Poetry is a refined manifestation of using language artfully, effectively and persuasively. Priest, poet and blacksmith were the three those stood before the King in ancient times. Priest and blacksmith are easily identifiable but how do we describe poet? The Greek and Latin roots of the word “poet” means “creator” describing one who demonstrates great imaginative power, insight or beauty of expression. Therefore, the poet must be more than a writer of pretty words. A poet while writing poetry, the poet means to reach his audience in the deepest part of their being and wants to make them absolutely sure that he knows what he is talking about, because they are able to understand what the poet is saying so clearly. It is unlikely that a poet seeks fame. Ideally he is just seeking one person who understands; who embraces him and acknowledges a secret that they share; a mutual agreement that they are both same. It ought to have a universal appeal. It should not be confined to a particular time or age. It matters little whether a poet had a large audience in his own time. What matters is that there should always be at least a small audience for him in every generation. One has to take the poetry into one’s heart to fan the fire there and then also light one’s own fires. One amuses oneself with the world over which one finds to have been given dominion and trust that poetry will in the same measure help one to understand and explain it. Enshrined in poetry are the pleasures of entertainment as well as the pleasures of value. Entertaining pleasure suggests mirth and relaxation while as pleasures of value indicates information and learning. Amazingly some believe that poetry with a particular social, moral, religious or political message restricts reader’s imagination but T S Eliot holds that poetry always adds more to reader’s knowledge of the subject and sharpens his/her thinking power for that particular area. According to him, the poet utilizes his own language for expressing his people’s feelings and emotions. The twofold duty is thus performed; directly promoting, preserving and improving the language with an indirect duty to his people. There should be no denying of the fact that a poet is a person of extraordinary intellect and observation with a command over human nature that allows him to versify his people’s emotions in poetry. How interesting is the fact that such expression of feelings also enriches the language and keeps it alive for ever. We are well aware that in this part of the world, Urdu language even after stepmother’s treatment, has flourished more because of its excellent treasure of poetry and its worst enemies use it to properly express themselves. One finds it appropriate to mention Khushwant Singh’s observation while he says that if you are in love, you need to understand Urdu poetry and if you want to understand Urdu poetry, you need to fall in love. No doubt the role of poetry is less certain due to distractions. Electronic boom like TV, internet and computer made it less tempting and lesser reading population. Needless to say that earlier reading was a primary activity of the population and poets represented the spiritual guide of the population, who helped reader identify their most internal emotions, intuitions and imaginations. Yet the role remains the same as a century ago. Poet captures the essence of the world and the society in a unique manner and reflects it to be understood by people. He also captures the essence of internal emotions including joy, sadness, fear, hope as well as any other feeling comprehensive real of emotions. Poetry is an art to engage, to influence and to inspire. Poetry, every time has passed the ordeal of understanding the realities of human life to its readers with an infallible test of blameless style. Poetry appears to have remained an effective medium of articulating the concrete realities with an ability to speak forth ideas ever since the creation of the universe and the man along with it. And various poets have attempted to define poetry. Someone has observed, “poetry is when an emotion has found its thought and the thought has found words”. Sigmund Freud says, “poets are masters of us ordinary men, in knowledge of the mind, because they drink at streams which we have not yet made accessible to science”. He further observes, “Everywhere I go I find that a poet has been there before me”. P B Shelly observes, “poetry lifts the veil from the hidden beauty of the world”. While John Keats says “…… a thing which enters into one’s soul…”. Samuel Taylor Coleridge centuries before has held, “…. For poetry is the blossom and fragrancy of all human knowledge, human thoughts, human passions, emotions, language.” All said, the poetry in its ultimate analyses is to call the soldier to war and a lover into the bosom.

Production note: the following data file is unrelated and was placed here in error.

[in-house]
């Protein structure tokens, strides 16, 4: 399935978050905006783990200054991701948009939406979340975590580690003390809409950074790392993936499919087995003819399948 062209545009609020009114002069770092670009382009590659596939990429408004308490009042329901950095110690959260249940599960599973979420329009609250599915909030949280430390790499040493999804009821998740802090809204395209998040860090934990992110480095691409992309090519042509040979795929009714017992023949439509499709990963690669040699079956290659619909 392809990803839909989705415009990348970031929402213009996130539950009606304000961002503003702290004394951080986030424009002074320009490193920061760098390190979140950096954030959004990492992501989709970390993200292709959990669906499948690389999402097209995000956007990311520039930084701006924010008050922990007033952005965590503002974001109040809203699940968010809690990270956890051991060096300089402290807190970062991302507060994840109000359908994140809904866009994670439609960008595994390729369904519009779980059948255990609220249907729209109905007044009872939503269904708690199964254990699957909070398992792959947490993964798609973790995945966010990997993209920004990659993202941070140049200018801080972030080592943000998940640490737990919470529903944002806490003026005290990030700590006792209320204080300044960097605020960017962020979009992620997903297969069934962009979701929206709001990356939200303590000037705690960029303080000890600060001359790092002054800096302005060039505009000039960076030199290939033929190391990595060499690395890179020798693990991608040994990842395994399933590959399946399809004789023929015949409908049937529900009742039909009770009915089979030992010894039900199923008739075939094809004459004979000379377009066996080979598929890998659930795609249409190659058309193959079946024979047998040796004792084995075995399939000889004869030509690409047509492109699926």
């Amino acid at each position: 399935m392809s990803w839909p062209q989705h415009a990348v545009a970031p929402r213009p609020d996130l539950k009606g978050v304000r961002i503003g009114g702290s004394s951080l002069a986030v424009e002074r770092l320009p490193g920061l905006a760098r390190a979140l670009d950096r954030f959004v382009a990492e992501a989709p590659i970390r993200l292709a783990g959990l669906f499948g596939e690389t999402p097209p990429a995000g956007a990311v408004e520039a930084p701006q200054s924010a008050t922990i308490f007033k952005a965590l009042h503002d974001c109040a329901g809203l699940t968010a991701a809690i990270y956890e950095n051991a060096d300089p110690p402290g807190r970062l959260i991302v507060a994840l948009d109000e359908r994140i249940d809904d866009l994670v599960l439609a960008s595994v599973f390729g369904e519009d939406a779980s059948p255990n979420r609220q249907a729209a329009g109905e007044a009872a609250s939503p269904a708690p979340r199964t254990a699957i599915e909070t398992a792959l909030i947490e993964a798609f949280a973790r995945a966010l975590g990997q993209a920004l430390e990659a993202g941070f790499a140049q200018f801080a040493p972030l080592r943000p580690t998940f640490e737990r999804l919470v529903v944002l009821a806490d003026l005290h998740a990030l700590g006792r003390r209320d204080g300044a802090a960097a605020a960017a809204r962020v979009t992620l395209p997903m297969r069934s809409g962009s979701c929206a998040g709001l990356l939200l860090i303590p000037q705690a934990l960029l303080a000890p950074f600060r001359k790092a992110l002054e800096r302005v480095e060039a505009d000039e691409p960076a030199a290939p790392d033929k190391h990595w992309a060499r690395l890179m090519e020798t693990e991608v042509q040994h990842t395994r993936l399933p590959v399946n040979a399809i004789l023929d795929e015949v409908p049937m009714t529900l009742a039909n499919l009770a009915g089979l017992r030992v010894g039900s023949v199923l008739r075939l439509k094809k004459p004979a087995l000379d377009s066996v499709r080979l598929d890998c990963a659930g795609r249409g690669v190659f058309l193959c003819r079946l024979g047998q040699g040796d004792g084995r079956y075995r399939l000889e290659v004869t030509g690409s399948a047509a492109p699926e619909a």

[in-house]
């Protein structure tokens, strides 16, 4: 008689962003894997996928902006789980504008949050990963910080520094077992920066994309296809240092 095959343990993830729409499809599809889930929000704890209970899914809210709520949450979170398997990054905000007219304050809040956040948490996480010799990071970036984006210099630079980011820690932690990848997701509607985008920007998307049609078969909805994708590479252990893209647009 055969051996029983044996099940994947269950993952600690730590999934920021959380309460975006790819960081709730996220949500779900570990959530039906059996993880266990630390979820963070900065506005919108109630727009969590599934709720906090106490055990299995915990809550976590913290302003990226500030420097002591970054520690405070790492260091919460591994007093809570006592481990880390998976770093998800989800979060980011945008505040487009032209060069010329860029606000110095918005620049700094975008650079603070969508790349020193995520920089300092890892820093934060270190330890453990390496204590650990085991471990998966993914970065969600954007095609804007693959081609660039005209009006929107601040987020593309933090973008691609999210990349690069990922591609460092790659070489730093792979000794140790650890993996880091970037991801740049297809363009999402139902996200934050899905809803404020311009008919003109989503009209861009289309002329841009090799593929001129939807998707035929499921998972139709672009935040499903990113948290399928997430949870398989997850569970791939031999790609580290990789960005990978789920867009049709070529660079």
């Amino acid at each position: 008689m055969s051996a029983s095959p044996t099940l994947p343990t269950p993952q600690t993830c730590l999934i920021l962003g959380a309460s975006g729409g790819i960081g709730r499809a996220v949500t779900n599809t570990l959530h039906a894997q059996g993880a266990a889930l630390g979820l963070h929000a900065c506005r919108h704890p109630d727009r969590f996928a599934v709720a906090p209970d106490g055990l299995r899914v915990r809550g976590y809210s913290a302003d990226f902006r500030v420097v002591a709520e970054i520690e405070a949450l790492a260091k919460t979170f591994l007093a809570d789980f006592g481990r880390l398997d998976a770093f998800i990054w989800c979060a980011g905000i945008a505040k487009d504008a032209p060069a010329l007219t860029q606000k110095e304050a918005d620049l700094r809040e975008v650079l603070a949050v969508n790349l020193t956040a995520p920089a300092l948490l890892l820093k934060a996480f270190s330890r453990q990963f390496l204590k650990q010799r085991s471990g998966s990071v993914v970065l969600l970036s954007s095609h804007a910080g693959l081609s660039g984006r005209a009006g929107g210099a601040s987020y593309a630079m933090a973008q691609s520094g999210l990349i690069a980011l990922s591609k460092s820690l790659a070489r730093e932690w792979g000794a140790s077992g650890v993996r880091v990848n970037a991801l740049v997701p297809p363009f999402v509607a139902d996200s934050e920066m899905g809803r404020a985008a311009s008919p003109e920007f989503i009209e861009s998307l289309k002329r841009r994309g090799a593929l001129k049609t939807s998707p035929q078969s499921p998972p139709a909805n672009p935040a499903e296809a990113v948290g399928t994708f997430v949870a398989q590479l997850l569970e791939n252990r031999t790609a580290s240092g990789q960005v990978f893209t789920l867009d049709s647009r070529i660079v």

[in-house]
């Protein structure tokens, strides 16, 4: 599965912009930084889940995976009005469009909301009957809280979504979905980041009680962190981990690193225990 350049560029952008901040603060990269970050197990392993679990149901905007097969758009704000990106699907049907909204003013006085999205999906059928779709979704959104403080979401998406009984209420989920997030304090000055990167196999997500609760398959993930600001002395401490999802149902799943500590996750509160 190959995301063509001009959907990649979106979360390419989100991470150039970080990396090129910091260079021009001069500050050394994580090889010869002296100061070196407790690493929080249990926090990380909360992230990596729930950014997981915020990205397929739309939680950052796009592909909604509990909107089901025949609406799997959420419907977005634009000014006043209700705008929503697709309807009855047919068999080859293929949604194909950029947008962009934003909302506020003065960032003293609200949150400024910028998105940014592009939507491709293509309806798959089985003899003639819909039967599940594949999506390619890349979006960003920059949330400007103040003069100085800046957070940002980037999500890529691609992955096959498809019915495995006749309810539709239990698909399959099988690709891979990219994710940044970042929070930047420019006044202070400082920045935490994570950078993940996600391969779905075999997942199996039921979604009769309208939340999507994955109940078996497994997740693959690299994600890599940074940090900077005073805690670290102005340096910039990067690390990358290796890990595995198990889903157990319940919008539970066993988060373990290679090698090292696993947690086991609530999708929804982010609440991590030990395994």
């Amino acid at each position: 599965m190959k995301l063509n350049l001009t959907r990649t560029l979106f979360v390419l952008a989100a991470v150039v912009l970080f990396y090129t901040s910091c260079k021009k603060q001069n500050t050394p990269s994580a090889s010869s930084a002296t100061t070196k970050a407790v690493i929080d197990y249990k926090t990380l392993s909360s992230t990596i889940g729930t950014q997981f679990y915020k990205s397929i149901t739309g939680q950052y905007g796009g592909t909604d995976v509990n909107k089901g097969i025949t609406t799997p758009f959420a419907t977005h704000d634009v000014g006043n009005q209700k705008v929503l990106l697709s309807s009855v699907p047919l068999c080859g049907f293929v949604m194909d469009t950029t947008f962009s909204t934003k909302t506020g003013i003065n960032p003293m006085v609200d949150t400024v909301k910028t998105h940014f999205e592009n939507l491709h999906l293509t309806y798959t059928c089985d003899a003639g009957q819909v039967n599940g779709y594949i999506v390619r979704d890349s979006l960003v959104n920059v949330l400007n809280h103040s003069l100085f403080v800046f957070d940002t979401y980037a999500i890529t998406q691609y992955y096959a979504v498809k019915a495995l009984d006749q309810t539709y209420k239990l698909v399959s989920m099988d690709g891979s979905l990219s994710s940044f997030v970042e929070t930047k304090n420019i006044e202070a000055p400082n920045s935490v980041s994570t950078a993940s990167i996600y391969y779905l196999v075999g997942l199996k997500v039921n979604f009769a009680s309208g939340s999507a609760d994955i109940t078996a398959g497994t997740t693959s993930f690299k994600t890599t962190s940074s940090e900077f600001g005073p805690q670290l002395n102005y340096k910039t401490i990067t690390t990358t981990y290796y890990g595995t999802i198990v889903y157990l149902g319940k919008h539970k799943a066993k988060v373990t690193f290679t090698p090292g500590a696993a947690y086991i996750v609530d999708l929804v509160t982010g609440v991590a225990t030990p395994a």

(A leading lawyer and eminent poet, author contributes a weekly column. He can be reached at: [email protected])
Fighting the menace of corruption
By Fida Firdous